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Tag: Wounded Warriors

The content below has been tagged with the term “Wounded Warriors.”

Articles

  • West Tennessee refuges host first Wounded Warrior deer hunt

    December 13, 2018 | 1 minute read

    Hatchie National Wildlife Refuge in Brownsville, Tennessee, hosted 10 warriors for the refuge’s first annual Wounded Warrior hunt on Saturday, November 17. On hand to greet them were Tennessee State Senator Dolores Gresham, Brownsville Mayor Bill Rawls, and Haywood County Mayor David Livingston. Community sponsors, Insouth Bank of Brownsville and Brownsville Exchange Club, provided a dinner on Friday night and lunch on Saturday. Refuge employees put up 10 blinds and tree stands and assisted the hunters.  Learn more...

  • Two dozen veterans stand in front of the visitors center at the hatchery showing off the larged striped bass they caught.
    Information icon Veterans show off their striped bass. Photo by Moria Painter, USFWS.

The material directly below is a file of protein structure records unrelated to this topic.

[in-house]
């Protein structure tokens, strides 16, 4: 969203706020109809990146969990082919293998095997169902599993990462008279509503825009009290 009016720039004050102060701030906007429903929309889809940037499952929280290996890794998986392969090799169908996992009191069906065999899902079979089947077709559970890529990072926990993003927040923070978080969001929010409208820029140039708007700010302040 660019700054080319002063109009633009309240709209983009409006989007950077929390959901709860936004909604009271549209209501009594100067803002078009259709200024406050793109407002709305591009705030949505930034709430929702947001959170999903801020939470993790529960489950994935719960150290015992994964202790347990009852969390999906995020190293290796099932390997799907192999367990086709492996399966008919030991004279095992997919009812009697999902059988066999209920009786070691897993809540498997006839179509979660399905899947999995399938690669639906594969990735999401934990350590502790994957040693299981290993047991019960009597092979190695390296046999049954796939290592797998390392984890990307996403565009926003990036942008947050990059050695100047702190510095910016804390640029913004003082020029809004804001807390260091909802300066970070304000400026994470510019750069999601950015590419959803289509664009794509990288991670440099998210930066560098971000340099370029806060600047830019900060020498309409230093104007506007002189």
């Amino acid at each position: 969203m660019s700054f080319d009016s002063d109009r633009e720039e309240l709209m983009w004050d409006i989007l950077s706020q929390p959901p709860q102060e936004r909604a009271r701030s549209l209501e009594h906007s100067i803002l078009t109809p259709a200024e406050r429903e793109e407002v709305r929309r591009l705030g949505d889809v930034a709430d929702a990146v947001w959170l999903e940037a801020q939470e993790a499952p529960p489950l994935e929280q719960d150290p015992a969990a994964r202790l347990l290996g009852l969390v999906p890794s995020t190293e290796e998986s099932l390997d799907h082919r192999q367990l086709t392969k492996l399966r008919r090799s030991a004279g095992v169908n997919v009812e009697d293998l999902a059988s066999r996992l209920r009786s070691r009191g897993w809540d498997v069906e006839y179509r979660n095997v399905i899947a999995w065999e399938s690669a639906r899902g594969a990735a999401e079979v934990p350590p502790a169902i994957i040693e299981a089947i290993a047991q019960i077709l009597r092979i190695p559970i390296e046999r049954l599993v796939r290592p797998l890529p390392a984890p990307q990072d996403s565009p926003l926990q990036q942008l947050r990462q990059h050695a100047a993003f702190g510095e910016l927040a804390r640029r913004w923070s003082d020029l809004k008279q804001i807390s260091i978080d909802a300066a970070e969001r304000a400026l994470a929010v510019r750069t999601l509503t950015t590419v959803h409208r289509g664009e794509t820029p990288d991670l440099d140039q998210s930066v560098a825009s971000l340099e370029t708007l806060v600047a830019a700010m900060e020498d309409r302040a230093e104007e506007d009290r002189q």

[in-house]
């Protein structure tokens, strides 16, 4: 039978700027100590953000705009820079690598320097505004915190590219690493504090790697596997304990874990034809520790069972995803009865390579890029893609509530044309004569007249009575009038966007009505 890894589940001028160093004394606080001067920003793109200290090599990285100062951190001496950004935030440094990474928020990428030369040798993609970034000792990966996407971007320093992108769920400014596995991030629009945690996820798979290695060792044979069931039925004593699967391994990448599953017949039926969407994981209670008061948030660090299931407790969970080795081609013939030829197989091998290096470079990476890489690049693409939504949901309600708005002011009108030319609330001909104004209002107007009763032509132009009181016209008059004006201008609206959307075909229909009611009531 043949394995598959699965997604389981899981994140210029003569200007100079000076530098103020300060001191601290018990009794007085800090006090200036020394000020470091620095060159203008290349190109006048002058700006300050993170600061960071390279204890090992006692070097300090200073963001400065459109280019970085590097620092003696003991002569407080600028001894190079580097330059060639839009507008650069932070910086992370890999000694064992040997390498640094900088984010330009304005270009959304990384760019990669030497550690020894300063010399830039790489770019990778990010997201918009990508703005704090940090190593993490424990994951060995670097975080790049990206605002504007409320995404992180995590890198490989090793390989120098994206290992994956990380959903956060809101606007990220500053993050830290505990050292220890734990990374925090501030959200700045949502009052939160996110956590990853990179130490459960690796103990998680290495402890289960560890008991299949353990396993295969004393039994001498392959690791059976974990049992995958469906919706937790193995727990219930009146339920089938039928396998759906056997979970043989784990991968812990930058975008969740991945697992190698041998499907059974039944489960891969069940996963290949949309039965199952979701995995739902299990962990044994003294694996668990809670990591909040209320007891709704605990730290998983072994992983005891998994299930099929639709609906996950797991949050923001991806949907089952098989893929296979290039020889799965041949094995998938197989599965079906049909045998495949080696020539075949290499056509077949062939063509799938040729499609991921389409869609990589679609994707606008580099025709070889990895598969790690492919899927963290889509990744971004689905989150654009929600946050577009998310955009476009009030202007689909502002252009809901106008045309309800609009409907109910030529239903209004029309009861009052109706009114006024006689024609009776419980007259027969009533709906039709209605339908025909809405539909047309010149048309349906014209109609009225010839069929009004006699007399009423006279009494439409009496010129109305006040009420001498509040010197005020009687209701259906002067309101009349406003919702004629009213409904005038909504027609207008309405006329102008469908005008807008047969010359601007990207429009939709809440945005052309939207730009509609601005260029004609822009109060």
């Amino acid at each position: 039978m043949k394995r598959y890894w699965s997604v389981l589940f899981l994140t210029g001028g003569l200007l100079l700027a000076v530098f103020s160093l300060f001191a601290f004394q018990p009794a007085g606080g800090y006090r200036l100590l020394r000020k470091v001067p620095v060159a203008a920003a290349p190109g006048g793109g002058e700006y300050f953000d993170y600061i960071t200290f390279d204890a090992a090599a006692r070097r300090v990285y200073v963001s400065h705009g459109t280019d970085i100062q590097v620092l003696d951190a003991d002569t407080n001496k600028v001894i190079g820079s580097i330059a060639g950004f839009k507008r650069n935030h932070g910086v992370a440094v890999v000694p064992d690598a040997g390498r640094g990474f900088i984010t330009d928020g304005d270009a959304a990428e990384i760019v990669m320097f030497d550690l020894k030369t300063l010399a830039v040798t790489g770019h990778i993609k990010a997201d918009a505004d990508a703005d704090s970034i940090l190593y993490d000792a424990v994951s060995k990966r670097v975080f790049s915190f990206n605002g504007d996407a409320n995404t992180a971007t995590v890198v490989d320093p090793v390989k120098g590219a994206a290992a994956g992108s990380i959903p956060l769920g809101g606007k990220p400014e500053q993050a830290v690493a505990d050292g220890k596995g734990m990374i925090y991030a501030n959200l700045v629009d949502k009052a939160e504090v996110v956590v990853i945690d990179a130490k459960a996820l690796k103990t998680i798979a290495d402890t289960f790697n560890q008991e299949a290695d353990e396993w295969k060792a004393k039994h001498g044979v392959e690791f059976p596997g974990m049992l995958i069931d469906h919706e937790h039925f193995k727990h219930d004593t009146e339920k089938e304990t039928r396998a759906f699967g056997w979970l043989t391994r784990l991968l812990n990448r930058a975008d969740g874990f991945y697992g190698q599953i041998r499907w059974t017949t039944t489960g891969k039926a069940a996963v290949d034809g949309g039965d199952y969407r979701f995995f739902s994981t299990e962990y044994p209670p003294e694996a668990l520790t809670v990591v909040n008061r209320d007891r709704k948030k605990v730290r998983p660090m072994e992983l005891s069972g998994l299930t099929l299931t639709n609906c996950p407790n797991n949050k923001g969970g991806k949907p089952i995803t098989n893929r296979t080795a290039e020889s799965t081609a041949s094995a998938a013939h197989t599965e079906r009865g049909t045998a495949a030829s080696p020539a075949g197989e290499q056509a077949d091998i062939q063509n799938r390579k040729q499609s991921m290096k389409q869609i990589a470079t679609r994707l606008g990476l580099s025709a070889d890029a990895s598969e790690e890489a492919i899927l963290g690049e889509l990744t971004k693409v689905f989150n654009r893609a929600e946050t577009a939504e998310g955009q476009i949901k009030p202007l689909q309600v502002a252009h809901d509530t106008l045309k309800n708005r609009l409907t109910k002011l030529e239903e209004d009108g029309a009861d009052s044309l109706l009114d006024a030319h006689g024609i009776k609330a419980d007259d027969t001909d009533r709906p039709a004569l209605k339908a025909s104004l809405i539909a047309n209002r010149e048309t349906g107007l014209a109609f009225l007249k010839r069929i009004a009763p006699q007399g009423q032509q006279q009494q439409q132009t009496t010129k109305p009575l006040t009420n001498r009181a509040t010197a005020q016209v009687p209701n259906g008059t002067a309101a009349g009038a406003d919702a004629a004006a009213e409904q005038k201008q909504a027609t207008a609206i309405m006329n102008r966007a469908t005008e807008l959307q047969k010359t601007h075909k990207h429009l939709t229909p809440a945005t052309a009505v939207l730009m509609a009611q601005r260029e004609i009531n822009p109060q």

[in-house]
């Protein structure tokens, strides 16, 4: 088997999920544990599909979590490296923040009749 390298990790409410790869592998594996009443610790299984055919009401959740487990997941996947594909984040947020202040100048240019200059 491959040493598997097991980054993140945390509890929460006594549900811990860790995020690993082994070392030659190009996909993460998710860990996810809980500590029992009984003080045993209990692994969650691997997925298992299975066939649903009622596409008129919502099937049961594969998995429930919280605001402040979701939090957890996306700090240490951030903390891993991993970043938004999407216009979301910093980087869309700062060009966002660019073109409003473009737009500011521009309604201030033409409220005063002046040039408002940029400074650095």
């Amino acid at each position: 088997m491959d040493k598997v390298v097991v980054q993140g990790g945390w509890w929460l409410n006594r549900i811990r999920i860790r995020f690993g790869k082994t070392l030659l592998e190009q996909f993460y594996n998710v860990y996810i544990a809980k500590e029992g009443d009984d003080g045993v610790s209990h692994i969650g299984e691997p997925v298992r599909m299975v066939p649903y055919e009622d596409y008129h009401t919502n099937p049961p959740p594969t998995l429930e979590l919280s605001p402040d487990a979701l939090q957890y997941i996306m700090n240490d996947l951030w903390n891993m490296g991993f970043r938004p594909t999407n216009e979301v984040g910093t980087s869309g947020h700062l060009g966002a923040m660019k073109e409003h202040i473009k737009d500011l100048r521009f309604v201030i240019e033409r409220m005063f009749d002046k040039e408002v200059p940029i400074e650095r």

Annual Wounded Warriors Fishing Event at Wolf Creek

    October 11, 2018 | 1 minute read

    Wolf Creek National Fish Hatchery and the Friends of Wolf Creek National Fish Hatchery hosted the seventh annual Wounded Warriors Fishing Event on September 11, 2018, for 20 American servicemen and servicewomen. The event began at 5:30 a.m. Participants received t-shirts, breakfast, and snacks before departing to Lake Cumberland for a morning of striped bass fishing. During the afternoon, the veterans enjoyed a catered barbeque lunch, a21-gun-salute provided by the local Disabled American Veterans, and a goody bag from the Friends of Wolf Creek National Fish Hatchery.  Learn more...

  • Veterans carry their hog through a swamp.
    Information icon Two wounded warriors and a volunteer, accompanied by a cameraman, carry a feral pig through the swamp at Waccamaw National Wildlife Refuge. Photo by SOWW.

    Hog heaven

    March 28, 2018 | 3 minute read

    Feral pigs are widely considered a nuisance species. The wild hogs cause an estimated $1.5 billion in property damage every year all over the United States on both public and private lands, according to the Mississippi State University Center for Resolving Human-Wildlife Conflicts. They are an invasive species that can disrupt entire food chains. “They’re really bad for the ecosystem,” said Craig Sasser, refuge manager at Waccamaw National Wildlife Refuge in South Carolina.  Learn more...

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